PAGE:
Testing of models is essential to successful development of Modelica libraries is a hypothesis we live by at Modelon and established in a previous blog post. This blog post aims to prove this hypothesis by reviewing one of the most demanding model testing use cases: our own.


The Model Testing Toolkit applied to Modelon library development

Use case for the new Modelon tool coming March 29!

Testing is tedious but necessary is one of the quotes that I live with daily. Developers seldom like working with test, whether creating, maintaining or running them. That is also true at Modelon, where the library developers face a big challenge keeping all 14 Modelica libraries state-of-the-art, while making sure they are working properly on all supported platforms, such as Dymola and OPTIMICA Compiler Toolkit-based technologies like ANSYS Simplorer.

We have identified two major components to solving this problem:

  • make setting up tests as easy as possible
  • automate the tests.

We have found the answer to these two challenges by leveraging the versatile and free continuous integration platform Jenkins (covered only briefly in this blog), and our new Model Testing Toolkit, to be released on March 29th this year.

Test creation with the Model Testing Toolkit

The creation of a test is often a tedious task itself, so we have implemented a shortcut in the Model Testing Toolkit: the test_converter script. This script allows for automatic creation of tests from Modelica Code, for example to create tests for all models with the Experiment annotation.

With the generated tests as a starting skeleton, the developer can fill in the blanks and have a test suite up and running much faster than if the tests were to be created from scratch.

Editing the tests and running them locally is done through the GUI included in the Model Testing Toolkit. The GUI allows for the variable structure of the models to be parsed, to extract variables for running regressions. It further allows modifiers to be set, as visible in Figure 1.

Figure 1: Component and variable structure of the shown tests when adding modifiers to a test case, based on the model Modelica.Blocks.Examples.PID_Controller from the Modelica Standard Library.

Facilitating testing automation in Jenkins

Jenkins is an open source automation server that can be installed and run on any machine. At Modelon we have a master server managing a set of slave machines that execute the actual tests. To facilitate this setup, we rely on a set of utilities in the Model Testing Toolkit

These utilities and their detailed documentation allow for the automation we need at Modelon to work efficiently with library (and tool) development:

  • One of these elements is the ability to trigger a job based on an update to a version controlled repository, so each failed test is tied to a certain change in one of the code bases (often there are multiple libraries involved).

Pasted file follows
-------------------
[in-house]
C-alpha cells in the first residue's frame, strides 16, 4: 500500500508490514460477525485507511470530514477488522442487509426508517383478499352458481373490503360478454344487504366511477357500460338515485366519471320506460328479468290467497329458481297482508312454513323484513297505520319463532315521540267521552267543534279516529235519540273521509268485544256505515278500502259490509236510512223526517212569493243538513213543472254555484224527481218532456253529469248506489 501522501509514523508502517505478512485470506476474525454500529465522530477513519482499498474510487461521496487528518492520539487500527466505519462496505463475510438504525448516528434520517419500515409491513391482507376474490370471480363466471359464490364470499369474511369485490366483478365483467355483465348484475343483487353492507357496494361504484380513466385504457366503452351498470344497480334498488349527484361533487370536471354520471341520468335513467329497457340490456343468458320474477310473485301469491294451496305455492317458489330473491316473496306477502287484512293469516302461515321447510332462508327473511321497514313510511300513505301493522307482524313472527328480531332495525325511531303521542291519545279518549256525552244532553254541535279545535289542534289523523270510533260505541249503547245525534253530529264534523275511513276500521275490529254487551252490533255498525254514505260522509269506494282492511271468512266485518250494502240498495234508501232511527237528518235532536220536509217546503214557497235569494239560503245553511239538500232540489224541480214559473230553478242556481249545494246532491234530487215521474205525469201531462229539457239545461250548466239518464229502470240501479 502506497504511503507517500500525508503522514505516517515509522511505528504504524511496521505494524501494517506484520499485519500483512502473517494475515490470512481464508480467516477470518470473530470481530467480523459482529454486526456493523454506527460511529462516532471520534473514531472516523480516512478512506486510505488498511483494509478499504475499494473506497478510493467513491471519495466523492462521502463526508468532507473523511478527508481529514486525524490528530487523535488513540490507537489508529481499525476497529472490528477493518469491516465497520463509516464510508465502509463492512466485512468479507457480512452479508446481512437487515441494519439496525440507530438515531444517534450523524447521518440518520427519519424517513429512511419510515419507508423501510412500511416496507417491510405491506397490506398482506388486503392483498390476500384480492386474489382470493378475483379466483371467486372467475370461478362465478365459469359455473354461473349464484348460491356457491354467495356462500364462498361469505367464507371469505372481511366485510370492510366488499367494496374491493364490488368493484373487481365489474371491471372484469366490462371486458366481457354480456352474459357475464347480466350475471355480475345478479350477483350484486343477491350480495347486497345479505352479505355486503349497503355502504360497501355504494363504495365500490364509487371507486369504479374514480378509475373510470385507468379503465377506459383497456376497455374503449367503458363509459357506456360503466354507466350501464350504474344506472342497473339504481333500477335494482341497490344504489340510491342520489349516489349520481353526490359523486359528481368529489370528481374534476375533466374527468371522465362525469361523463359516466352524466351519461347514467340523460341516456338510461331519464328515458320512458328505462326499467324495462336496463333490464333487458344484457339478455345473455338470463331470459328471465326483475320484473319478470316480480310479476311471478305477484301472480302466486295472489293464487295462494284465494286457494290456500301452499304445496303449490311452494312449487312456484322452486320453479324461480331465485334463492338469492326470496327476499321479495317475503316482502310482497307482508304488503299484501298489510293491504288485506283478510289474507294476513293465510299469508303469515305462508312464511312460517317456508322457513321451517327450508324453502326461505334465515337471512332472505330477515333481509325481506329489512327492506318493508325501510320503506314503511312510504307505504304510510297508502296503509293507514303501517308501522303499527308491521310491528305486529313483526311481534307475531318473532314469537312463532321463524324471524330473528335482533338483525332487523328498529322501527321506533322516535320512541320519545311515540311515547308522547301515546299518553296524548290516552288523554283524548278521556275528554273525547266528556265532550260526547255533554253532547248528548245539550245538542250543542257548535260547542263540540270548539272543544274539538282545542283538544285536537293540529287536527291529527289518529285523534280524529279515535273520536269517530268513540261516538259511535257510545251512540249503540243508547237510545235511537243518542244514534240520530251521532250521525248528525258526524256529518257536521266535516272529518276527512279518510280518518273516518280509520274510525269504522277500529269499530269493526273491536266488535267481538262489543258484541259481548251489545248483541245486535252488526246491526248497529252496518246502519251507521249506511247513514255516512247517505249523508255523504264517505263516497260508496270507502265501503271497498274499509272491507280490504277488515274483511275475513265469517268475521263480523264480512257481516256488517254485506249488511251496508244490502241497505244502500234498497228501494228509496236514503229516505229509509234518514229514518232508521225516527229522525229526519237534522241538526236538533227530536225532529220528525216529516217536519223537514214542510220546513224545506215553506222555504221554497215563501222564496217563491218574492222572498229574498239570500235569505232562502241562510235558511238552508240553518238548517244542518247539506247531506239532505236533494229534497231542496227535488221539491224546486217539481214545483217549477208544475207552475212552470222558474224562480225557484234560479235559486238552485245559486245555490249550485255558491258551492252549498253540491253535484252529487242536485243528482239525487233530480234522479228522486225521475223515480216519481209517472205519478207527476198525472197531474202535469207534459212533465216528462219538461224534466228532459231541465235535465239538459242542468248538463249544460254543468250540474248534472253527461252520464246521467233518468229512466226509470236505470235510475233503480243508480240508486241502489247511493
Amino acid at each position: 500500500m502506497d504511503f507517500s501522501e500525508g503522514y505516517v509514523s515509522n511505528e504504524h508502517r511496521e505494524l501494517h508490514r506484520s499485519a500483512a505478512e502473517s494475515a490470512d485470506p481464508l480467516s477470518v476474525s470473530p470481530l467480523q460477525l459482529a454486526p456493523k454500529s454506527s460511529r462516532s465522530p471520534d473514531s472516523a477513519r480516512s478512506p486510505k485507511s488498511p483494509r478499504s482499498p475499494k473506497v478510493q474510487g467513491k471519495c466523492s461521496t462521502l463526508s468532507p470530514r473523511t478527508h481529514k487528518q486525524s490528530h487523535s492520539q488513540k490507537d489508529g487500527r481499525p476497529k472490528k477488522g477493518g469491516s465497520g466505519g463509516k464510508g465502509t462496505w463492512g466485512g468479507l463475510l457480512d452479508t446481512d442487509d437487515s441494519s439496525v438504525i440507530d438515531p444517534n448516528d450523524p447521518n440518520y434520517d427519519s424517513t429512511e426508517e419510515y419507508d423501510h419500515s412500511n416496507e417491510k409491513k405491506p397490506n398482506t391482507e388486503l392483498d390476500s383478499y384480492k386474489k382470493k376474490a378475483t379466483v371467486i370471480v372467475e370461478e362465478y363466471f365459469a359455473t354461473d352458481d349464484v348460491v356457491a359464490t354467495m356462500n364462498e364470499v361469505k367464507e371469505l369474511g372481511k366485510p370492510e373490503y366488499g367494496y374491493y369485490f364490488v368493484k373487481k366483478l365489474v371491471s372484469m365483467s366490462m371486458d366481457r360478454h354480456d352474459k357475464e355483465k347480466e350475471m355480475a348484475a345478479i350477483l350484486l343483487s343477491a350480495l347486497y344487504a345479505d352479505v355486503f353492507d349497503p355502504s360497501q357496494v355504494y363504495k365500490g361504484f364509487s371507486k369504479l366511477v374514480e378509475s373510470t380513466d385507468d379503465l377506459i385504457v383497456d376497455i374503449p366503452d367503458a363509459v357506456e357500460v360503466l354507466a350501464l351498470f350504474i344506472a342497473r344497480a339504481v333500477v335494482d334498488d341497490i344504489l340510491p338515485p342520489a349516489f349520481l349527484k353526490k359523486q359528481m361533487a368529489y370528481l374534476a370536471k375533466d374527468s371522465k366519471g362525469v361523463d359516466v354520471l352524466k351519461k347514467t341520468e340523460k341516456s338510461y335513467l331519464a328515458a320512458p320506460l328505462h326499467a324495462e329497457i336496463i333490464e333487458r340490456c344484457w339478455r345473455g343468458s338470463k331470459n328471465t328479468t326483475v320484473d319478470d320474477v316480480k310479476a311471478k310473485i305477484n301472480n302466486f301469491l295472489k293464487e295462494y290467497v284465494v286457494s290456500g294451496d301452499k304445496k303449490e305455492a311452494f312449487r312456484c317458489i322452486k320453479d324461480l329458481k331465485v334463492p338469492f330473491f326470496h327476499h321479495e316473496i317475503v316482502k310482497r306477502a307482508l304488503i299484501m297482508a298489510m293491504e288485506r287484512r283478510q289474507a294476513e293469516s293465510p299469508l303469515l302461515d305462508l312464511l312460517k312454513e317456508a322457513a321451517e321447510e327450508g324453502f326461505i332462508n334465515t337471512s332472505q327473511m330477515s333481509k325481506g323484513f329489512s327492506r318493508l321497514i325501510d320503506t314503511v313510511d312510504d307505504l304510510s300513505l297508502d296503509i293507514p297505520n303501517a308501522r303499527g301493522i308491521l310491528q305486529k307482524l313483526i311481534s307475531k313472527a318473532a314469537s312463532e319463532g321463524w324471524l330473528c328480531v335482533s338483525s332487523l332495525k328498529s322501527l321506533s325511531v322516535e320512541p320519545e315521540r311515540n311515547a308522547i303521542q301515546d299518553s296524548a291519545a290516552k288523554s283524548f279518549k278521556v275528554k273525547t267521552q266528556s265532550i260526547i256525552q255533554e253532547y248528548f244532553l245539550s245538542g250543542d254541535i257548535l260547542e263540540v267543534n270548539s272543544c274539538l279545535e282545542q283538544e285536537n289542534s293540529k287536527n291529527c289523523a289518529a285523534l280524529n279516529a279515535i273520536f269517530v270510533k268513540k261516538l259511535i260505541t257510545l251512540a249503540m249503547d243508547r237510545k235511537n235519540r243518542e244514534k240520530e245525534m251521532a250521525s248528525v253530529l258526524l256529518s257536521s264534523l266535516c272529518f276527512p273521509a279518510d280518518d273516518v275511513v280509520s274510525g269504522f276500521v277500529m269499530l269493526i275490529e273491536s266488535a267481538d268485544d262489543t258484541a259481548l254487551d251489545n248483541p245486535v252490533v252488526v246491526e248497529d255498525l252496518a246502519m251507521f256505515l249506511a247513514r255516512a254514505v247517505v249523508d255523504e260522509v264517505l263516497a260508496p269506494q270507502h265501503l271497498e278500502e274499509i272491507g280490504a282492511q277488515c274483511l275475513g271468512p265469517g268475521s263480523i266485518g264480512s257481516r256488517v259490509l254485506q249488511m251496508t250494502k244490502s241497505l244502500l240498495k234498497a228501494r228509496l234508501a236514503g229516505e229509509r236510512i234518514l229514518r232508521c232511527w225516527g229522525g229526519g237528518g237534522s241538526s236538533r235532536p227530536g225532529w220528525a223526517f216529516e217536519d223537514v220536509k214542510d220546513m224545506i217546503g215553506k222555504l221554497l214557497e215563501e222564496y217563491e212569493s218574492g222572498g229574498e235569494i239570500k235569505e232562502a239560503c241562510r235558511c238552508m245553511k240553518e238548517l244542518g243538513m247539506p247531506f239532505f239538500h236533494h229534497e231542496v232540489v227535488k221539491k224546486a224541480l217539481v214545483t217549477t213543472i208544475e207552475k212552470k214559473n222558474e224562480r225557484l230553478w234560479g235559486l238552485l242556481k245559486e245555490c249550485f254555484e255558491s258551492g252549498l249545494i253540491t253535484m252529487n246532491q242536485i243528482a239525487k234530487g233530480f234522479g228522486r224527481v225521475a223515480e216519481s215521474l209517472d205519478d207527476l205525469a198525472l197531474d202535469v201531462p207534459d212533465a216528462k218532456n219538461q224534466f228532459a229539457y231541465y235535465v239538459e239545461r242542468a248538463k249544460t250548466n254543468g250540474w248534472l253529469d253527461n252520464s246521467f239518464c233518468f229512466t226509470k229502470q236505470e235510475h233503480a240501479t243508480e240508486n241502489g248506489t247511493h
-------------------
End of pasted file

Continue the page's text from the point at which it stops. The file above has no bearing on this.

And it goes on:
• Another element is the inclusion of cleanup scripts that keep the servers clean from old files leftover by Jenkins.

The Model Testing Toolkit can output both HTML reports (a small example is shown in Figure 2) for humans to read, as well as a Junit xml report for Jenkins to parse and determine the success rate of the test. The HTML report also links to outputs and logs from the respective tools to help understanding a test failure.

Figure 2: Small example of HTML report generated by the Model Testing Toolkit on Jenkins.

What’s in it for you?

As a Modelica developer you can envision similar usages of this Model Testing Toolkit for your applications, such as:

  • Test models in multiple FMI environments or native formats:

To make sure that a model is distributable in your organization, the compiled FMU needs to be tested on all required platforms. Creation and running of such cross-platform tests for FMI supporting tools become very convenient.

  • Test FMI Tools in connection to Modelica Compilers and/or Libraries:

The scripted framework of the Model Testing Toolkit allows for easy connections to your in-house FMI tools using Python. Test models in multiple FMI environments

Benefits with the Model Testing Toolkit

Let’s shortly summarize how the Modelon Testing Toolkit enables robust testing of Modelica-based enterprise platforms:

  • Graphical user interface for test creation and local execution
  • When connected to Modelon’s OPTIMICA Compiler Toolkit, model parameters and variables can be easily easy extracted for test creation
  • Test models on multiple tools and FMI environments
  • Interactive dashboard overview and HTML reports
  • Ready for integration with continuous integration platforms, and natively integrated with Jenkins, to facilitate automation of test execution
  • Python-based scripted framework for custom tests.

Ready for Model Testing Toolkit 1.0 release!

Since the Model Testing Toolkit has been invaluable to us for development of Modelica models, we will soon offer it as a commercial product for all Modelica developers and users.

The release is scheduled for the 29th of March 2017.

The Model Testing Toolkit can save you a lot of time, we know it did for us, so get in touch and we can start finding out how!


Johan Ylikiiskilä is Product Owner of the Model Testing Toolkit. He is a modeling and simulation engineer, as well as a numerical analyst, with focus on the interaction between models and numerical integration algorithms. Johan holds an MSc in Engineering Physics from Lund University. 

by Johan Ylikiiskilä